It is vital that a firm be able to adapt its omni-channel portfolio to different countries and to changes in technology and customer preferences. Amazon is now investing in putting Amazon Easy stores across India to help people place online orders.10 These stores are not only pickup locations, eliminating the high last-mile delivery costs common in emerging economies, they are also virtual showrooms where customers can experience a product, a service that first-time users in such economies tend to value. Amazon has also partnered with local shopkeepers in smaller Indian cities to supply groceries.13 This partnership broadens Amazon’s omni-channel portfolio which improves both its own ROIC and that of the local shopkeeper. The shopkeeper’s ROIC is improved by higher sales without greater investment. One small vegetable shop in central Bhubaneswar reports earning an additional $200 a month by handling deliveries to nearby customers.11 Meanwhile Amazon increases its sales without having to invest in PPE or incur significant delivery costs. Given the high cost of last mile delivery in emerging economies, the omni-channel portfolio must rely heavily on local facilities, often through partnerships, to serve as showrooms, micro-warehouses, and pickup locations. The use of such facilities can also be important in the large cities of developed countries. 

It is vital that a firm be able to adapt its omni-channel portfolio to different countries and to changes in technology and customer preferences. 

And evolution in experiential and production technologies is likely to drive significant evolution in these portfolios. As technology which allows customers to experience a product remotely improves, the centralized online channel is becoming a better option for products like jewelry, fashion, and shoes, which have a high information complexity as well as high demand uncertainty and high value to weight ratios. Centralizing such products improves turnover considerably. Firms should therefore be prepared to respond to improved experiential technologies by increasing their use of centralized channels.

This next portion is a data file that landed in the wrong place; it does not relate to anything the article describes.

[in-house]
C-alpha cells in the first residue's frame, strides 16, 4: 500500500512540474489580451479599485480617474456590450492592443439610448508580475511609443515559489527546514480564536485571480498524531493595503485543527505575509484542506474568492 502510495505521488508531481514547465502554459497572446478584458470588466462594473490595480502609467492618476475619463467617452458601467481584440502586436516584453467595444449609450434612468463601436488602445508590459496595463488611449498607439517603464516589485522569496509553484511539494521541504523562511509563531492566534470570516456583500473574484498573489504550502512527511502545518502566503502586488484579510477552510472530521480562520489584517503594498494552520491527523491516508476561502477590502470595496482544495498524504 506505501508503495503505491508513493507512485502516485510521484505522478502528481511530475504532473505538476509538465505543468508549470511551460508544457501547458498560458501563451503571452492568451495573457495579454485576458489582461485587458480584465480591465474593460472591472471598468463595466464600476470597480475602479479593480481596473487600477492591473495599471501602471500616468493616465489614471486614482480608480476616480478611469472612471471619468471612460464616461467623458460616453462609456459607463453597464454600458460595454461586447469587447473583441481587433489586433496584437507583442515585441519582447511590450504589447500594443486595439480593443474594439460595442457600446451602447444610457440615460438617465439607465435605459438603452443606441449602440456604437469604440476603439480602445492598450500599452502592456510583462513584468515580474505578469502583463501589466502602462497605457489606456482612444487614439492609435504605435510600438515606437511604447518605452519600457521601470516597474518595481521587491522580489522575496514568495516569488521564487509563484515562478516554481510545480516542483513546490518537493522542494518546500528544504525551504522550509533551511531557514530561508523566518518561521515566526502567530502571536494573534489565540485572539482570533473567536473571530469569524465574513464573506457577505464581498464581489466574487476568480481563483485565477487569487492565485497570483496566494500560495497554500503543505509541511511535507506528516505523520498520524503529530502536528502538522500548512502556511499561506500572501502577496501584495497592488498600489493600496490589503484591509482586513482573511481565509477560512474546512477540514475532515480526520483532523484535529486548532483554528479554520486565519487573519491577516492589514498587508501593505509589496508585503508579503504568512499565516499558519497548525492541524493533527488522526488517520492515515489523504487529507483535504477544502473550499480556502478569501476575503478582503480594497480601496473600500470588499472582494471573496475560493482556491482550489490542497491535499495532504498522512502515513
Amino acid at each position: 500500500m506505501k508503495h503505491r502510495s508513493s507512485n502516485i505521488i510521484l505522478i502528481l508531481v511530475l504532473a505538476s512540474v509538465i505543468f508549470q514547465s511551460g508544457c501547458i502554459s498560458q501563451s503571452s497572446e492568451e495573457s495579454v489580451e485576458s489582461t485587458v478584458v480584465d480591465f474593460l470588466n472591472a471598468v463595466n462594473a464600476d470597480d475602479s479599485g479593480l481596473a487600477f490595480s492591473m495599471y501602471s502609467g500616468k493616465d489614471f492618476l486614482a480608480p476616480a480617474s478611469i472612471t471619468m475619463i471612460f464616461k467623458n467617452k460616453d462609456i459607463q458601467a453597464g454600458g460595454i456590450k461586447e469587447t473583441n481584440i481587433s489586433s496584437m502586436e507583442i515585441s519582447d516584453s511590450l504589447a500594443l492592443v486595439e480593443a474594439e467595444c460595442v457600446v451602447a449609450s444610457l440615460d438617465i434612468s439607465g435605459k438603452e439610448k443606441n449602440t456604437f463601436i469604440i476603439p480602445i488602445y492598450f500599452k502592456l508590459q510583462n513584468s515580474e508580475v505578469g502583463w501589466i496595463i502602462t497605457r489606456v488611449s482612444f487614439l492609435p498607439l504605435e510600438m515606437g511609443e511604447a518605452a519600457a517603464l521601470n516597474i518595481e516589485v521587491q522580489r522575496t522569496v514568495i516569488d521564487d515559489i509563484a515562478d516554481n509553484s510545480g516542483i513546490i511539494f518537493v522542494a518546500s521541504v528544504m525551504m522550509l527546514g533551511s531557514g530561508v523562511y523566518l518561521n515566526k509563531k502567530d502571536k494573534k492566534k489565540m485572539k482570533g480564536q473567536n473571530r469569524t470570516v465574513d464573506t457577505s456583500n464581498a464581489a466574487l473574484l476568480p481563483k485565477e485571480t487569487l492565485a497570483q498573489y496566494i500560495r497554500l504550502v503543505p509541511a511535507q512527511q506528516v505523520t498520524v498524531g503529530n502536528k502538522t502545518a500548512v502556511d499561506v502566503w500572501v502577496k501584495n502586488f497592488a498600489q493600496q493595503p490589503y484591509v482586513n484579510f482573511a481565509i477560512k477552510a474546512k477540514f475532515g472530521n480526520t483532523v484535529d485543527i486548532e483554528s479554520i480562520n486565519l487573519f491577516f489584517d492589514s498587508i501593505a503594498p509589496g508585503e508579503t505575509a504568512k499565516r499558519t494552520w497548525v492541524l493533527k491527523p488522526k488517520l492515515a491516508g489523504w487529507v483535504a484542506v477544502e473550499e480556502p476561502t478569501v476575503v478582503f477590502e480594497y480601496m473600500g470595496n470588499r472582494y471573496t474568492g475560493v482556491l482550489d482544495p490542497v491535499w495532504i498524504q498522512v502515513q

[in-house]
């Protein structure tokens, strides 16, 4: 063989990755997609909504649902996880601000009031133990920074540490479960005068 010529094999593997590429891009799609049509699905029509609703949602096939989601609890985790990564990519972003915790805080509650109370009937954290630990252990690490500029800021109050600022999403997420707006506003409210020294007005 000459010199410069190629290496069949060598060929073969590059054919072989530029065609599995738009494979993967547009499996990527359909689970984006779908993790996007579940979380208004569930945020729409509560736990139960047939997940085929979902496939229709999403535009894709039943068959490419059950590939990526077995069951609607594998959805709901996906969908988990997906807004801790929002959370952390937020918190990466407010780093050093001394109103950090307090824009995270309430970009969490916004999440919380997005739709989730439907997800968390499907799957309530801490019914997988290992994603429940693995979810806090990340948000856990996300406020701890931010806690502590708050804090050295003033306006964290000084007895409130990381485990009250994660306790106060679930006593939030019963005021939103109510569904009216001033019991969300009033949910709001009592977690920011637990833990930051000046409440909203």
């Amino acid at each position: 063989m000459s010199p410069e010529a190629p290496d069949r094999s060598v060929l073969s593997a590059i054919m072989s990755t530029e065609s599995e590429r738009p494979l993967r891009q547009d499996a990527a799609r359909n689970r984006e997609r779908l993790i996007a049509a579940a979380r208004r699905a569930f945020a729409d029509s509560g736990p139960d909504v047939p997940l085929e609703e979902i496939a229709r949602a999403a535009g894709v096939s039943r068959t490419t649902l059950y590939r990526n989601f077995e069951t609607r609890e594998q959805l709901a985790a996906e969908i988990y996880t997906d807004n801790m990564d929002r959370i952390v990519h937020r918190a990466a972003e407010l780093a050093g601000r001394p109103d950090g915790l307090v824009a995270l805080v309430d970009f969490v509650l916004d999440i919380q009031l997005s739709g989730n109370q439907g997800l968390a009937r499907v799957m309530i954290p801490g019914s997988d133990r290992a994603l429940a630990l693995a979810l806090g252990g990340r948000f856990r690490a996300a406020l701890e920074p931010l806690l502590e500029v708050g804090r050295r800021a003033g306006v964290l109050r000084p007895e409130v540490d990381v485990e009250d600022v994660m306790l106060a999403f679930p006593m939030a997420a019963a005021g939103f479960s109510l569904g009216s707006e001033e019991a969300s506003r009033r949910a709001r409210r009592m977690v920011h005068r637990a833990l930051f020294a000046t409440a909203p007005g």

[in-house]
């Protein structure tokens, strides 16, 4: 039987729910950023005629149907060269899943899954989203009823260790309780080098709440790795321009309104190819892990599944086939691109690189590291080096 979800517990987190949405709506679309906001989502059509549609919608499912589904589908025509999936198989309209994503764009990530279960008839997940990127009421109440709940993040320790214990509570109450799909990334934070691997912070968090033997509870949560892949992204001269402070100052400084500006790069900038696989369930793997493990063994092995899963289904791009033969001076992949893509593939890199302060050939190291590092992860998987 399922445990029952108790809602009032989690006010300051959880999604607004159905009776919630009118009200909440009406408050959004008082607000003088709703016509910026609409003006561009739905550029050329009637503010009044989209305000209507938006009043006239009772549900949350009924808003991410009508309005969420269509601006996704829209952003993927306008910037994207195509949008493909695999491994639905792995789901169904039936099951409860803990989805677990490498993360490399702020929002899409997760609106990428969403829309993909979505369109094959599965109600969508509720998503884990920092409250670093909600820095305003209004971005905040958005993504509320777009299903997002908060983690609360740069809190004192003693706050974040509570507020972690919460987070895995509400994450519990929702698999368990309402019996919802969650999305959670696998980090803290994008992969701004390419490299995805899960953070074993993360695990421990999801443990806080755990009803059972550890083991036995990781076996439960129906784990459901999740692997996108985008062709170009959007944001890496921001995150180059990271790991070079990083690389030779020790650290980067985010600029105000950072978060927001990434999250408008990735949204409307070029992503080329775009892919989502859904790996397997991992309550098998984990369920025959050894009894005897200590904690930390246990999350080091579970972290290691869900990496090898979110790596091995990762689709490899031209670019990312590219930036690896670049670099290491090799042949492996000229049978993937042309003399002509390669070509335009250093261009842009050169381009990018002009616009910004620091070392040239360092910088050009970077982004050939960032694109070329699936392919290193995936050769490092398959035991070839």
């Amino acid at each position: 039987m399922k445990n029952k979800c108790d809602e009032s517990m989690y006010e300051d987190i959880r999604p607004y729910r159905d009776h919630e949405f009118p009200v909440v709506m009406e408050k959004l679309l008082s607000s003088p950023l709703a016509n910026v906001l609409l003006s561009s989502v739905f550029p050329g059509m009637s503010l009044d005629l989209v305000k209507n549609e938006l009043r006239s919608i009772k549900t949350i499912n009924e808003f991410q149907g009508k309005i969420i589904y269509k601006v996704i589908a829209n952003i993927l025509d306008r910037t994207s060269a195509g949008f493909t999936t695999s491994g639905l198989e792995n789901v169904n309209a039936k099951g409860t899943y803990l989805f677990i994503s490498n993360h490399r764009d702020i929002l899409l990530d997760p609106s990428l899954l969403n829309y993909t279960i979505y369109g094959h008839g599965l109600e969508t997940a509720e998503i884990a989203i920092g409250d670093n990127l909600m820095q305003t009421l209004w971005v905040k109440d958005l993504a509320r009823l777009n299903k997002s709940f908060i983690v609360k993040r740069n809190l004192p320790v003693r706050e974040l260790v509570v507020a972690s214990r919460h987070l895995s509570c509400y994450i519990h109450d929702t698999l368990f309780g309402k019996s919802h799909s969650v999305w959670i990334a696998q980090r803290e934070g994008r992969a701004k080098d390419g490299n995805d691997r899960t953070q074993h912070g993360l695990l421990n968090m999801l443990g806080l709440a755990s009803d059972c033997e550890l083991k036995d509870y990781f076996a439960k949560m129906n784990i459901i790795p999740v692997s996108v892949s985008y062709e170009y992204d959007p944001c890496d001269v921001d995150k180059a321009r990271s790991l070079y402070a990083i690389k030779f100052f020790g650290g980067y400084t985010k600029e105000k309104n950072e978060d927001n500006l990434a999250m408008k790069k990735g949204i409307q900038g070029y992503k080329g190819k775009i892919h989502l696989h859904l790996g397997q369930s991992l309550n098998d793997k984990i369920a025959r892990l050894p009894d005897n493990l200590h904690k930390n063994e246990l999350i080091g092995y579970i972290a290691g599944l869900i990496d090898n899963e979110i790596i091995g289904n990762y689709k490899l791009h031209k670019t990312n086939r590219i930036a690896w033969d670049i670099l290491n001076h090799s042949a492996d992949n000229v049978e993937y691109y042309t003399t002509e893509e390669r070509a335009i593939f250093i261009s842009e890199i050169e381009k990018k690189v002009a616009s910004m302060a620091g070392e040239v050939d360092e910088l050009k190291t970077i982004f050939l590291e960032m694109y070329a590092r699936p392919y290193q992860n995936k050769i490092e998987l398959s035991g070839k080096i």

As flexible production technologies, such as 3-D printing, become cheaper, firms should be ready to move them into local facilities, making retail stores into local, flexible production sites while reducing their inventory of finished goods. Customers will be able to exchange complex product information like their measurements while, by postponing production, firms will be able to improve inventory turnover despite the need to stock raw materials locally. In India, where low-cost tailoring is readily available, department stores carry pants that are separated by waist size but not by inseam length, which reduces their total investment in inventory. Onsite tailors then customize the inseam length for each customer in a few minutes. Cheaper flexible production technologies thus favor firms increasing their use of local, decentralized channels. 

By building an omni-channel fulfillment portfolio, firms can best serve their customers and generate good financial results while retaining the flexibility to change the portfolio in response to evolving conditions.

Author

Sunil Chopra is the IBM Distinguished Professor of Operations Management at the Kellogg School of Management. He is the co-author of the books Managing Business Process Flows and Supply Chain Management: Strategy, Planning, and Operation. He has studied distribution systems in a variety of companies, striving to codify the market, manufacturing, and product characteristics that determine the structure of supply chains. 

Endnotes

1. Macy’s Inc. annual report 2012. 

2. For more on my proposed framework, see: 

3. Bell, D.R., Gallino, S., and Moreno, A., 2014. How to win in an omnichannel world. Sloan Management Review 56, 45-53; 

4. Brynjolfsson, E, Hu, Y.J., and Rahman, M.S., 2013. Competing in the age of omnichannel retailing. Sloan Management Review 54, 23-29; 

5. Chopra, S., 2016, How omni-channel can be the future of retailing. Decision 43(2), 135-144; 

6. Chopra, S. 2019. Supply Chain Management – Strategy, Planning, Operation, 7th edition. Pearson, Boston. 

7. Blue Nile annual report 2012. 

8. Tiffany annual report 2012. 

9. https://www.nike.com/retail/s/nike-by-melrose

10. https://www.amazon.com/amazon- 4-star/b/?node=17988552011 

11. Amazon targets unprofitable items, with a sharper focus on the bottom line, Wall Street Journal, December 16, 2018. 

12. Safeway owner, rival grocers bet on smaller warehouses The Wall Street Journal, December 12, 2019 

13. 90,000 packages disappear daily in N.Y.C. Is help on the way? New York Times, December 2, 2019. 

14. Amazon’s assisted shopping service Easy live in AP, Telangana, Economic Times, August 29, 2018. 

9. Amazon squares up to local ecommerce groups in India, Financial Times, May 6, 2019.